Steve Fisher maxed out an experienced team in 2011, but will need former role players to step up this season. (Kent Horner/Getty Images)

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Admit It: You’ve Only Seen San Diego State Play Once… Maybe Twice…

Posted by rtmsf on February 11th, 2011

Andrew Murawa is an RTC contributor.

They are the #6 team in the country according to the latest Rush the Court poll, a number that the ESPN/USA Today Coaches and AP polls agree with. They’re #11 according to Ken Pomeroy. They’re sitting at 24-1 on the season, riding high at the top of the Mountain West Conference, and a shoo-in for a NCAA Tournament bid and likely a very high seed. They’re the San Diego State Aztecs, and they’re pretty darn good. But given that they’ve been succeeding out of the spotlight of major BCS conference play and largely outside of the airwaves of that big behemoth in Bristol, they are a bit of a mystery to most. I would guess most of your typical casual college basketball fans have seen them play once, maybe twice, and likely hold some reservations about their chances for a deep tournament run given the MWC’s recent lack of success in March. So, in the interest of shedding some light on a team that could be a big factor next month, we’ll give you the crash course on San Diego State basketball, taking you through their strengths, their weaknesses, some of their potential X-factors and a quick guess at their chances in the postseason.

Steve Fisher Has the Aztecs Nationally Relevant



Frontcourt Athleticism – First and foremost, this team is built around their starting frontcourt: senior center Malcolm Thomas, senior forward Billy White, and sophomore forward Kawhi Leonard. Leonard is the star of the bunch, a versatile freak of nature and potential NBA lottery pick come June. Despite checking in at just 6’7, he’s got a 7-foot wingspan and a pair of the biggest and strongest hands you’ll ever get a look at. Throw in effortless athleticism and a tireless work ethic and you’ve got a major force on the basketball court – especially on the boards. Despite having to compete with not only the opposition, but his glass-eating frontcourt mates,  for every ball that comes off the rim, Leonard still grabs almost 13% of all shots missed by an Aztec, and 26% of all shots missed by the other team. Far from just a ferocious rebounder, Leonard is capable of doing plenty of other amazing things on the basketball court. This is a guy who can grab a rebound above the rim on the defensive end, turn and head up court with a confident dribble, and once in the frontcourt, either penetrate the lane and find his own shot or draw the defense and find a teammate either underneath the hoop or at the three-point line. While his jumpshot is still a work in progress (he’s shooting 25% from three this year, up from 20% as a freshman), he’s just now beginning to polish the raw talent we got a glimpse of last year.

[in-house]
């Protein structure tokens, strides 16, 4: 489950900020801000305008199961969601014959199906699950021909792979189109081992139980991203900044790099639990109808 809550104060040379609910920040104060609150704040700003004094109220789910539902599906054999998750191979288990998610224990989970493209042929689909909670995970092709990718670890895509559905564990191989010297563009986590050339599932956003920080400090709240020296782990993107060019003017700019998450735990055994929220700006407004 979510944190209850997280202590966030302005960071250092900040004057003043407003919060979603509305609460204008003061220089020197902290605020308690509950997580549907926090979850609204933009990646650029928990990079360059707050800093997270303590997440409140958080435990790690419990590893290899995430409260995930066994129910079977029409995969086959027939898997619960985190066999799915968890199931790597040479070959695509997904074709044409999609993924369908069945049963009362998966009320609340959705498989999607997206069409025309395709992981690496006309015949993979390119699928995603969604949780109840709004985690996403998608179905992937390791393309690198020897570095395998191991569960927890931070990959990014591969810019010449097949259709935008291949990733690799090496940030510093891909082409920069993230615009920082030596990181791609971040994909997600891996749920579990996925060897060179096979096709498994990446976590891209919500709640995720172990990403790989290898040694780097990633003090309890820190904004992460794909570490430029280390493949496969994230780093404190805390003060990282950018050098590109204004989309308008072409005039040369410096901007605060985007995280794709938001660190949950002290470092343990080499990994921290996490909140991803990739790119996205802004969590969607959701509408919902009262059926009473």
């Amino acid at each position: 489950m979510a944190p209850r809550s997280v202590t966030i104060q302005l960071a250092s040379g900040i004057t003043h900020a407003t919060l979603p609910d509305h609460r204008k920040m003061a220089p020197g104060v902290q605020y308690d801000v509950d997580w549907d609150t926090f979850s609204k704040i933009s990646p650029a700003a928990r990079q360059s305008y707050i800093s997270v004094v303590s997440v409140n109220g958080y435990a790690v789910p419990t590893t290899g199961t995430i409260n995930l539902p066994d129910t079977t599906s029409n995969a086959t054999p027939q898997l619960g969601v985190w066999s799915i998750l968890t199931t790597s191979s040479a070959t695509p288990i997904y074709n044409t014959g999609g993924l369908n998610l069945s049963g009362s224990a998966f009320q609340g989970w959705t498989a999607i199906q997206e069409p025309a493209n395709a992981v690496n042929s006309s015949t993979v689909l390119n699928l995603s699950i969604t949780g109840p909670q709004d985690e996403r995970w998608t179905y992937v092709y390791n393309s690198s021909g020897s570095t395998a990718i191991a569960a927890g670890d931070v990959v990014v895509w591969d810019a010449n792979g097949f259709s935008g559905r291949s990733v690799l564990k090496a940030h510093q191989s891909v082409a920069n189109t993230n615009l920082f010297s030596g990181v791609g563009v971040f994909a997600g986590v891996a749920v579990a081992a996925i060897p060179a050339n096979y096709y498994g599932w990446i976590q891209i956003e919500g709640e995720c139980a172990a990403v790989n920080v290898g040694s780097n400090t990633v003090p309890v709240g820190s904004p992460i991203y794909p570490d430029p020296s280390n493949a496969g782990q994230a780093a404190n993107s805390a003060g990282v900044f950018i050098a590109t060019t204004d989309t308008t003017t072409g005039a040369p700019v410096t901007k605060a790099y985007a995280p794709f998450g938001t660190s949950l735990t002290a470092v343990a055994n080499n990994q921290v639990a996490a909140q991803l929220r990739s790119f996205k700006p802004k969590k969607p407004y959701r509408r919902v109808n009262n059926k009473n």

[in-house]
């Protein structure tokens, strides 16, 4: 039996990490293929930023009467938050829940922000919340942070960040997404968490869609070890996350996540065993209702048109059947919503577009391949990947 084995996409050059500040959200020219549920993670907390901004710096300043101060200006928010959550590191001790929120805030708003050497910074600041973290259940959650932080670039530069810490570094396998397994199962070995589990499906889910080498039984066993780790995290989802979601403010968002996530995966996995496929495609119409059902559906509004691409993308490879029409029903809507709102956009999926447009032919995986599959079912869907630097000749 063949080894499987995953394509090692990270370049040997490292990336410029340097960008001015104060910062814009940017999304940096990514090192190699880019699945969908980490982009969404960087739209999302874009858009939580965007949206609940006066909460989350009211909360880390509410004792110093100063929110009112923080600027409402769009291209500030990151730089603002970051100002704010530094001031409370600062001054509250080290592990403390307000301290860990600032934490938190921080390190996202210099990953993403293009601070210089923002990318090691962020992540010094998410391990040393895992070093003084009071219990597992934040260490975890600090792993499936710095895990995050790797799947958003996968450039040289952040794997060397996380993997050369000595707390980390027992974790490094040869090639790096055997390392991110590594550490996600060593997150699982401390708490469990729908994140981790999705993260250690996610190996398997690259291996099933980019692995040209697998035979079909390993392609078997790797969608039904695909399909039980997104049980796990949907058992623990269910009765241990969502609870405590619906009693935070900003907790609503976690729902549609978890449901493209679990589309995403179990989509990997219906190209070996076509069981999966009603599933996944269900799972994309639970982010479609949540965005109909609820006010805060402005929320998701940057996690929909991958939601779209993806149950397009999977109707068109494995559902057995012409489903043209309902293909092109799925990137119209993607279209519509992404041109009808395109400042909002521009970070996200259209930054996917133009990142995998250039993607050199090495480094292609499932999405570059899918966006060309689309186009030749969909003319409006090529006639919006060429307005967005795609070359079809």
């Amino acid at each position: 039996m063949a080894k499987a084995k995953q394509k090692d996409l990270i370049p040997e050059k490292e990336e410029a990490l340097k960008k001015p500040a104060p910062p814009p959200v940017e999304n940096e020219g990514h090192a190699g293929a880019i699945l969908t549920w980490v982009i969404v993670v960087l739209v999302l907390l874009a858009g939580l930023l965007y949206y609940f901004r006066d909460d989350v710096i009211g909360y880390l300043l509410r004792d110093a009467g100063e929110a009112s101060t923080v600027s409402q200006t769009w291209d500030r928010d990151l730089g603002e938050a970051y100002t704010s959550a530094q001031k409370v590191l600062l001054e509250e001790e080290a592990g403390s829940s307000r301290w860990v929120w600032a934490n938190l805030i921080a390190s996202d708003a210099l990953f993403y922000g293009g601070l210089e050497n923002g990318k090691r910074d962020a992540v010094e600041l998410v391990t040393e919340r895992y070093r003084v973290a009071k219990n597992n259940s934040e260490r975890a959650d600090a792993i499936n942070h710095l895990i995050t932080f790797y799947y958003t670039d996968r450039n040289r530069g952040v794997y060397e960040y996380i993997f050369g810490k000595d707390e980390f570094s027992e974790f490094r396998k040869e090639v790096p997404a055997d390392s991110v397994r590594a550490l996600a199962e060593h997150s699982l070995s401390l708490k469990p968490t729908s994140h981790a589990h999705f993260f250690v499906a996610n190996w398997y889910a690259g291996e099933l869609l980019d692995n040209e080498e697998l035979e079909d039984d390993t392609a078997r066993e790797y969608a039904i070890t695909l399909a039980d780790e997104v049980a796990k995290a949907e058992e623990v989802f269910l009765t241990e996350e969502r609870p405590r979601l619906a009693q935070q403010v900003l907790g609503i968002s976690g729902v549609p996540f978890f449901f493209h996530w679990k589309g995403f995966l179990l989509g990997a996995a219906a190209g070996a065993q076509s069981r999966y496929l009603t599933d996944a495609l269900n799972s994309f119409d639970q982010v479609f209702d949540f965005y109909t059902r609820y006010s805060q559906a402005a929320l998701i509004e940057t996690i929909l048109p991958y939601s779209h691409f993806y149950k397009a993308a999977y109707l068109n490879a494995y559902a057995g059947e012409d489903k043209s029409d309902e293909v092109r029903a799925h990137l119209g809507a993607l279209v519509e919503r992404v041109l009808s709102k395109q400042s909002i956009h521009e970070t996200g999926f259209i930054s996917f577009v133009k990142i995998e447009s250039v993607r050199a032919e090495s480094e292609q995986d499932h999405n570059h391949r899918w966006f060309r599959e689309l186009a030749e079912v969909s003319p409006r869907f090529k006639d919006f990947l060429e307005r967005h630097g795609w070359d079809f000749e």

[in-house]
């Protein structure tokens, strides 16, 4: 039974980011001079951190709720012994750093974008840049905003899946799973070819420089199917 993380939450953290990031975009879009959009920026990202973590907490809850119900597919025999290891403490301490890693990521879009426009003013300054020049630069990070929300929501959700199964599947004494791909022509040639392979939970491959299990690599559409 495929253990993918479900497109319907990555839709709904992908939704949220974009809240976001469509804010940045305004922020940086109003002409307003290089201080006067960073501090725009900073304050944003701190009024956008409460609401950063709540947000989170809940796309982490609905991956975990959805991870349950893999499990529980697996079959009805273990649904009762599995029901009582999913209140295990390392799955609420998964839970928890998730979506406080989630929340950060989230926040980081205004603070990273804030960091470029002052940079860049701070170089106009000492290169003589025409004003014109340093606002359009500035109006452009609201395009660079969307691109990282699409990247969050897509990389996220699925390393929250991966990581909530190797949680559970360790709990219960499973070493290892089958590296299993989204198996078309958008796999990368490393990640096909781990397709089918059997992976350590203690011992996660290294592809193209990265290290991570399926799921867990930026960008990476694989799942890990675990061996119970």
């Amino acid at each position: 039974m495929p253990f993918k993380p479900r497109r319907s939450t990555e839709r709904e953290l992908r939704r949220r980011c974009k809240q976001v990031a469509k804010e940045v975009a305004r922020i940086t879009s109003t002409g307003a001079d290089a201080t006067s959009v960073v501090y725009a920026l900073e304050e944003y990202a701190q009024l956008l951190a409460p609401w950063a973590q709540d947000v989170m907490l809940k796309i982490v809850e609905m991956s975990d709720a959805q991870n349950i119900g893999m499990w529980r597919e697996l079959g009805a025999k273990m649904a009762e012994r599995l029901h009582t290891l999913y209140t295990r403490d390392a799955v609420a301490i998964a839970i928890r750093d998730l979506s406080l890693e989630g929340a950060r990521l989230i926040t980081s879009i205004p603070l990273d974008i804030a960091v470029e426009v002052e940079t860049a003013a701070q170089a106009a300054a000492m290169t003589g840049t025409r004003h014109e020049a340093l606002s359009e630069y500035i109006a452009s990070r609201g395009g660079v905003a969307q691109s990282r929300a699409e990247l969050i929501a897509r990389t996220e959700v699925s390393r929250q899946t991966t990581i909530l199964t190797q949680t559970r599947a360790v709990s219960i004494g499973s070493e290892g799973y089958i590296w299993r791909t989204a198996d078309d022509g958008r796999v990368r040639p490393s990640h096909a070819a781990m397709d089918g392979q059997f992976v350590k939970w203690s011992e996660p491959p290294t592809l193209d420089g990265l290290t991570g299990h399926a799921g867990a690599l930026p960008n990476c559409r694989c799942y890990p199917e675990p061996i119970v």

While White and Thomas may not have the jaw-dropping set of physical skills that Leonard has, neither one of those guys is a slouch. Thomas, at 6’9, though not the equal of Leonard on the glass, is still an excellent rebounder, posting a defensive rebounding percentage of 21 and an offensive rebounding percentage of just under 13. He’s also one of the best shotblockers in the country and a capable, if not exceptional, offensive threat. He is most effective right around the rim, either on offensive rebounds or lobs, but does have a decent face-up game. White is the perfect complement to Leonard and Thomas. Not as aggressive or flamboyantly athletic, he is more of a steadying influence along the frontline. He is not only the Aztecs’ best offensive post weapon, but he is their best defender in the post, yet still sports a strong face-up game, a good midrange jumper and just when he lulls you to sleep with his silky smooth game, he’ll throw down a merciless dunk on a defender’s head.

Veteran leadership – While White does have that freaky athleticism characteristic of the Aztec frontline, he also provides, along with senior point guard D.J. Gay, a calm veteran presence that can guide SDSU through rough waters when the going gets tough. Down the stretch, when baskets get tougher and tougher to come by, time and again it is White and Gay to whom the Aztecs turn. With the clock ticking down, the opposition inching closer on the scoreboard and the crowd starting to get loud, the Aztecs can safely throw the ball into White in the post and expect that he’ll get single coverage and execute an effective post move. And more times than not, it will be Gay who is feeding that post. Not only is Gay the team’s floor leader, he is also one of the Aztecs’ best three-point shooters, he is their best perimeter defender and he generally doesn’t back down from a challenge. While not the type of point that is going to create an awful lot off the bounce, he is capable of dribbling into a mid-range jumper. Last year when SDSU ran through the MWC Tournament on their way to the conference’s automatic bid, while Leonard earned the most plaudits with his astounding numbers, it was Gay and White to whom the Aztecs turned most often down the stretch in the tight semifinal victory over New Mexico. And in last Wednesday night’s tight road win over Colorado State, White had a big hoop in the clutch before Gay hit the game-winner with a second on the clock. When things get tough in February and March this year, expect White and Gay to continue to answer the call.